Australians May Have to Wait Longer For Pension Payment Rise
Australians may have to wait even longer for a rise in pension payments from their employers, after a review of the retirement income system backed arguments for a freeze.
Under the nation’s pensions system, employers pay 9.5% of a worker’s gross salary into a retirement fund. That is legislated to gradually rise to 12%, starting from next year. But some lawmakers are opposed to the increase, saying it will further impact already anemic wages growth and be an additional burden on struggling businesses. The government says it doesn’t need to rush into making a decision, but has indicated it’s considering a freeze.
The review released Friday backs such arguments, saying a rise may result in an “unacceptable reduction in living standards prior to retirement,” particularly for low-income earners. If the mandatory contributions were frozen, a worker’s income would be about 2% higher over the longer-term, the report said.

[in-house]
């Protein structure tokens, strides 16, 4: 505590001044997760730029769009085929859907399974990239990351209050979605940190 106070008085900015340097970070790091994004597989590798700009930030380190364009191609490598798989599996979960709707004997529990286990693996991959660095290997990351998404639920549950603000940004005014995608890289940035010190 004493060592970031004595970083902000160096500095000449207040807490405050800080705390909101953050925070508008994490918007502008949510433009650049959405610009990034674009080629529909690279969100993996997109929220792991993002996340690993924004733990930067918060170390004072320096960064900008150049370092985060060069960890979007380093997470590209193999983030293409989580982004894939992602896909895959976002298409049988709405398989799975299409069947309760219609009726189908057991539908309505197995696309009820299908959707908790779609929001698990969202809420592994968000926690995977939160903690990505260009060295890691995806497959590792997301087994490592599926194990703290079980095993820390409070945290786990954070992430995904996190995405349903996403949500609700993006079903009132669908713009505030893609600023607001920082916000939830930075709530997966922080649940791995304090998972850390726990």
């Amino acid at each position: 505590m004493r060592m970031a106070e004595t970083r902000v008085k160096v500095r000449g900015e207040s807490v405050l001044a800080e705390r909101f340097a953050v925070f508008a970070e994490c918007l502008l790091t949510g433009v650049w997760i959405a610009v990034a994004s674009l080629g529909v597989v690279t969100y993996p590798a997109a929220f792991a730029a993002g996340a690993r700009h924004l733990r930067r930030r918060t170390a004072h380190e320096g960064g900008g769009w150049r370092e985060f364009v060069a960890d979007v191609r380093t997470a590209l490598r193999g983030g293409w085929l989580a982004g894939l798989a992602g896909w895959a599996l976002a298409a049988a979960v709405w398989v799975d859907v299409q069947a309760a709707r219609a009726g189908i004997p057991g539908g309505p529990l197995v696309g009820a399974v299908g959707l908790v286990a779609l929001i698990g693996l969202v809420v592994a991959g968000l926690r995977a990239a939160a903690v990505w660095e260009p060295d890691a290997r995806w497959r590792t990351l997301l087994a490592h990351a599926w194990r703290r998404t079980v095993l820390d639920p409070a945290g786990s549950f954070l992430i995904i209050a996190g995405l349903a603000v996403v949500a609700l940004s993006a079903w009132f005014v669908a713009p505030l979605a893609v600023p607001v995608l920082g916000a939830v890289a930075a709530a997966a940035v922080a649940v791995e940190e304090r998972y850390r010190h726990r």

It’s one of many findings in the government-commissioned review that could be the basis for a fresh round of reforms. An earlier inquiry found the industry managing Australia’s A$2.9 trillion ($2.1 trillion) pot of retirement savings was beset by a litany of problems including high fees and chronic under-performance by some funds.
“Like any complex system, it is not beyond improvement,” Treasurer Josh Frydenberg said Friday. “The report’s many observations and detailed analysis will be used by the government in consideration of future policy decisions.”
The review found Australia’s retirement savings system is complex and misunderstood, which has led to some people not adequately planning for retirement or making the most of their assets. Here are some of the other findings:
- A clear objective for the system is needed to guide policy, improve public understanding of superannuation and provide a framework to assess its performance. Living standards should be balanced across a person’s working life and retirement
- The family home represents the largest share of net wealth for retirees and provides a form of security in retirement through low housing costs. The equity can also be drawn on for retirement income, though few choose to do so
- The retirement income system is broadly sustainable. While costs of tax concessions will rise over the next 40 years, that’ll be offset by less spending on the state-based pension
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